The Village: A Party is a two-act play that was first produced in Princeton, New Jersey, in 1968, then produced five months later in New York City in 1969 under the ironic title The Perfect Party. It is an important early play for Fuller because it raises questions of black awareness that resurface in A Soldier’s Play. The cast consists of ten characters: five couples, husbands and wives who have founded an integrated, racially mixed community. They come together to celebrate the birthday of their charismatic leader—who, it turns out, has fallen in love with a black woman and wants to leave the white woman he has married.
The other couples are shocked. They see their interracial experimental community as an apparent success, and they are afraid of what will happen to the community’s image if they allow their leader to defect from his dream and betray the principles upon which the community was founded. To protect the purity of the experiment, the other couples murder the leader at the birthday party, then insist that his white widow marry another black man.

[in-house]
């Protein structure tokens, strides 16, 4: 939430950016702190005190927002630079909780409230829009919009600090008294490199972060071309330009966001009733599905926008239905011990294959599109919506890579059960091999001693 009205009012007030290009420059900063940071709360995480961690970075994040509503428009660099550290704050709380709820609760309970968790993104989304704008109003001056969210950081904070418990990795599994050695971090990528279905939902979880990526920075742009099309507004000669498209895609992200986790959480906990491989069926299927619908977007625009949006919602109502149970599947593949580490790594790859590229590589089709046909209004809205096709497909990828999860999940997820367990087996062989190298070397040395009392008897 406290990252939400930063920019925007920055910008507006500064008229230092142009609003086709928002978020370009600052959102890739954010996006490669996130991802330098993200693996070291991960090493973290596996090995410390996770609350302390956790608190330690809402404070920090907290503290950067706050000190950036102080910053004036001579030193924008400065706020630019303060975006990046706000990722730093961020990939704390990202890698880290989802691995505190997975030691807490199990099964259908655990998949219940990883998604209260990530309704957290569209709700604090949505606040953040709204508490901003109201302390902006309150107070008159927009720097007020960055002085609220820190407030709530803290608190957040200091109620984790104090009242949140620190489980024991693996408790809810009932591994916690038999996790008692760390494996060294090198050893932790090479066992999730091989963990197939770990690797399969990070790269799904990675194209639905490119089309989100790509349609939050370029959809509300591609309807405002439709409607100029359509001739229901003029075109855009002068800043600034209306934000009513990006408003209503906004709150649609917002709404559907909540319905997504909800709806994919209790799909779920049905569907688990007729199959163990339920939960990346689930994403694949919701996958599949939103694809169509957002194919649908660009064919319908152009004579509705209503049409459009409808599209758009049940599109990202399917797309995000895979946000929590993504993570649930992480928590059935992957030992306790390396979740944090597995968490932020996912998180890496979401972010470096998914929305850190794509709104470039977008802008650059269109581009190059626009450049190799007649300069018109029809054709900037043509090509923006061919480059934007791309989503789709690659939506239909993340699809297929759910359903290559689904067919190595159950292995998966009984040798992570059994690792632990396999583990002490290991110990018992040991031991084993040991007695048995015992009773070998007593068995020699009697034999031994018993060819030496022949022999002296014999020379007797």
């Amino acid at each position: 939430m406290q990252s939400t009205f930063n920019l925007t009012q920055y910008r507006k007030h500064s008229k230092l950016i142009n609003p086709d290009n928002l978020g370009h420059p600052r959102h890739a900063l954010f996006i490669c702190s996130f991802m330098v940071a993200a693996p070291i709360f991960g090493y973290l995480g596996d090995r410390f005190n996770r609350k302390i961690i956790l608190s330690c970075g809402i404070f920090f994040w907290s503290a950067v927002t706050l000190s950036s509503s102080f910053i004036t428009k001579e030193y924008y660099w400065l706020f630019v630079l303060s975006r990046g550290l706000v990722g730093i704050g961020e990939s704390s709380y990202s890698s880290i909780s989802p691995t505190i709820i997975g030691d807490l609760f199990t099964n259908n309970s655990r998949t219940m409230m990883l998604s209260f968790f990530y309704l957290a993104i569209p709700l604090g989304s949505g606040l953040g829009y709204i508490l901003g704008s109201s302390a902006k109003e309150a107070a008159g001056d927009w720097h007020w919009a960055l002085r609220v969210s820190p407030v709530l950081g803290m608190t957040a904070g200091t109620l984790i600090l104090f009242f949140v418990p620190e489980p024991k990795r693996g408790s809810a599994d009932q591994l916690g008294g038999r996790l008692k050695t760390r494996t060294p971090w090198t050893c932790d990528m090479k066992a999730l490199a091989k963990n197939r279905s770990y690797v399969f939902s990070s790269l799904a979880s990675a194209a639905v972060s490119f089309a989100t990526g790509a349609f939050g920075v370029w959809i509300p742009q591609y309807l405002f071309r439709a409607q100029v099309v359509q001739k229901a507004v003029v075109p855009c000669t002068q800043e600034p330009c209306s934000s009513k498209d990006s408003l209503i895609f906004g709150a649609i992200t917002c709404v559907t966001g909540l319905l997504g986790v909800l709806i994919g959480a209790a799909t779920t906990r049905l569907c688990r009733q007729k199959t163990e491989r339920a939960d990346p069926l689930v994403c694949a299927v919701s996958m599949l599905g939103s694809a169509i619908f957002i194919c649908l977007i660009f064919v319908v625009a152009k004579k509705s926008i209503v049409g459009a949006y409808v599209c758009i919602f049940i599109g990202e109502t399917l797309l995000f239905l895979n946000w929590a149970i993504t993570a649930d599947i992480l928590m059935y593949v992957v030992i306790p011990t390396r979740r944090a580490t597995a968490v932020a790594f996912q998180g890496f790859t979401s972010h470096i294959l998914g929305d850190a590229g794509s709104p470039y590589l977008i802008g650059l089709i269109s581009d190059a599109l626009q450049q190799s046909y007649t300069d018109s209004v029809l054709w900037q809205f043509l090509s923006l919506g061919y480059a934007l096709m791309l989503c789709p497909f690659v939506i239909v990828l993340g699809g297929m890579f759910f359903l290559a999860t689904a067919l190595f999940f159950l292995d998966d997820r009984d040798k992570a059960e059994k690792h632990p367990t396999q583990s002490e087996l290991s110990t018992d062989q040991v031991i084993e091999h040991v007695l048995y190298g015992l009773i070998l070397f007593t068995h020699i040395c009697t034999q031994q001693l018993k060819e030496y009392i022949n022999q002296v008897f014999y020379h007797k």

The play questions the ideal of integration as a realistic solution to the problem of race by suggesting that integration can, in fact, magnify emotional tension. The individual is made subservient to the community in this play, and the idea of a marriage based upon love is replaced by the notion that one must sacrifice all to satisfy the ideal of integration; the individual will is not to be tolerated. As in A Soldier’s Play, some characters are attempting to force others to live by their notions of what may be considered right.
As Dan Sullivan wrote in his review of the Princeton production for The New York Times (November 13, 1968), “Utopia has become not just a ghetto but a cell-block.” The play was controversial in what it had to suggest about miscegenation and also in what it suggested about ideologues so determined to change the world by their example that the life of an individual was deemed inconsequential. In this play, Fuller demonstrated a courageous tendency to question ideals that might be disturbing to both white and black audiences.